“We’re seeing more cases of Lyme disease in Erie County,” said Burstein, the health commissioner. “We have a very large and growing deer population. There is the vector that carries the ticks that carry Lyme disease into our neighborhoods.”
Lyme disease is a bacterial infection that left untreated can lead to irreversible neurological damage as well as heart and joint problems.
The blacklegged tick, and reported Lyme disease cases, have been rapidly spreading farther inland from New England and northeastern coastal states over the last few decades.
“We have not seen a dramatic infection rate in ticks, we’re just seeing more ticks in more places,” said Mather, the tick expert and professor at the University of Rhode Island.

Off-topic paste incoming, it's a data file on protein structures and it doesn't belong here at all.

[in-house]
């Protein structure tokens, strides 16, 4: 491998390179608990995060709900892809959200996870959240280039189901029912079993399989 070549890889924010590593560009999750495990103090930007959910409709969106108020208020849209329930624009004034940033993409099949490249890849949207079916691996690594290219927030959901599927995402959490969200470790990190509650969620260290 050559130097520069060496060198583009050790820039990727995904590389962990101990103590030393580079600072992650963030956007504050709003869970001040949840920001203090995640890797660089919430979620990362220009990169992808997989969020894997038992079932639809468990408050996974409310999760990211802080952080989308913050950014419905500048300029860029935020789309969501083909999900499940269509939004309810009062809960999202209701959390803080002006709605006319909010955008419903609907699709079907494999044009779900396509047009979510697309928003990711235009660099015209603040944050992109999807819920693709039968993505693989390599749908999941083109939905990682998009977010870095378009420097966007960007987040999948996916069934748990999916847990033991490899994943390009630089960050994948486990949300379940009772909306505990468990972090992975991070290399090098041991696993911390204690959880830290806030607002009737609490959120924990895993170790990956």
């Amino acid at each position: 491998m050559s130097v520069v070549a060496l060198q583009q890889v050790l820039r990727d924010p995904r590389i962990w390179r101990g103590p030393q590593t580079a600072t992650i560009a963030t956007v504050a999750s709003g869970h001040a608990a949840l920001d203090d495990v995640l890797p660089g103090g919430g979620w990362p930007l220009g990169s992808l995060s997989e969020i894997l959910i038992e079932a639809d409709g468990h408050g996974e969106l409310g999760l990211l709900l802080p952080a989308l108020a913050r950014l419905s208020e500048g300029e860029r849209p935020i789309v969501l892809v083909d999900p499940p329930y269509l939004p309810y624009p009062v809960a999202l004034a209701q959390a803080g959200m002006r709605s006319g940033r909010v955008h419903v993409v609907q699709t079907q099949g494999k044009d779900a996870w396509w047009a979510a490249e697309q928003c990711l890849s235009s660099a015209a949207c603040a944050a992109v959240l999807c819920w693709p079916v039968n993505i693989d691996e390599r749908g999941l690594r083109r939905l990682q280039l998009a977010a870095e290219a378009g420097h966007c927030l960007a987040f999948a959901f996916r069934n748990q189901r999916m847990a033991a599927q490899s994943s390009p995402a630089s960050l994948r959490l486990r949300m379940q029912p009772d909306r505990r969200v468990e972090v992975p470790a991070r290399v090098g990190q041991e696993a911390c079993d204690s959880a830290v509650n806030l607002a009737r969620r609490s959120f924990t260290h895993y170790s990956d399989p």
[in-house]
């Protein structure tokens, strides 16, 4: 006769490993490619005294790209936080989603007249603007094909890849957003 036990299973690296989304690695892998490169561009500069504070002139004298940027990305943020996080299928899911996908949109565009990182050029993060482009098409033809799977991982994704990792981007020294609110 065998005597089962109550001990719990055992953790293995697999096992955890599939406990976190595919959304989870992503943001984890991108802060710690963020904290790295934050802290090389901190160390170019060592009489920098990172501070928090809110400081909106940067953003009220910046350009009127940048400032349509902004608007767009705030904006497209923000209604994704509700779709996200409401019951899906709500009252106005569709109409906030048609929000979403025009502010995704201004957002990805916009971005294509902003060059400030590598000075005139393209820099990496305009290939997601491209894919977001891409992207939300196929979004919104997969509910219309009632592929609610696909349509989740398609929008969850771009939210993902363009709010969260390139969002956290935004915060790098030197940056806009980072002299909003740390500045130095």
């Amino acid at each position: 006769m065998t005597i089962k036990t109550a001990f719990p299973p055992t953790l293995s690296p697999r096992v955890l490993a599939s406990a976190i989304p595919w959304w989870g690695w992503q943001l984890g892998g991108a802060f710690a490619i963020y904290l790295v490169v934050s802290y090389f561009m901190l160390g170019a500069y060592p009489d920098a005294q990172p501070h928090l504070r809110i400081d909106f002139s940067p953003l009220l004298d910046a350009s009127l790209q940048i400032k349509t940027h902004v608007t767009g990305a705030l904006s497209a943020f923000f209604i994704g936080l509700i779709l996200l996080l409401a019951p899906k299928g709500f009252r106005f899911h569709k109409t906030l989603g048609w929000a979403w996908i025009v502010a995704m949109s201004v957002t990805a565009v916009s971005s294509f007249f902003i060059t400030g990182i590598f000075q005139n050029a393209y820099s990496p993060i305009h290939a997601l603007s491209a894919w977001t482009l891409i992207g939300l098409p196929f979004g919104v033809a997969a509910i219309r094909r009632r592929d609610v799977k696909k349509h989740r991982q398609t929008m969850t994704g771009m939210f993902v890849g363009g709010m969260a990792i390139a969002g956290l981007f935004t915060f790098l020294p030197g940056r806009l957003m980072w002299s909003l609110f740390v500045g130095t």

Lyme disease, although treatable with antibiotics, attracts the most attention of tick-borne illnesses because there are about 7,000 new cases reported in New York every year.
Most of those occur east of Western New York, but overall cases in Erie County have trended up since 2000.
Western New York’s population patterns play a role in putting residents in closer contact with wildlife, and the ticks that come with them, increasing risk for disease.
“Buffalo is a town of suburbs,” said O’Day, the wildlife rehabilitator.
“It’s a terrible (pest). There’s nothing good about it,” O’Day said. “You’re transmitting bodily fluids. And bodily fluids contain viruses.”
Earlier this month, a man in Ulster County died as the result of a suspected bite from a blacklegged tick. It wasn’t Lyme Disease, though. It was Powassan virus.
Although much rarer, Powassan virus – which kills more than 1 in 10 people who get it – is one of many diseases linked to the blacklegged tick.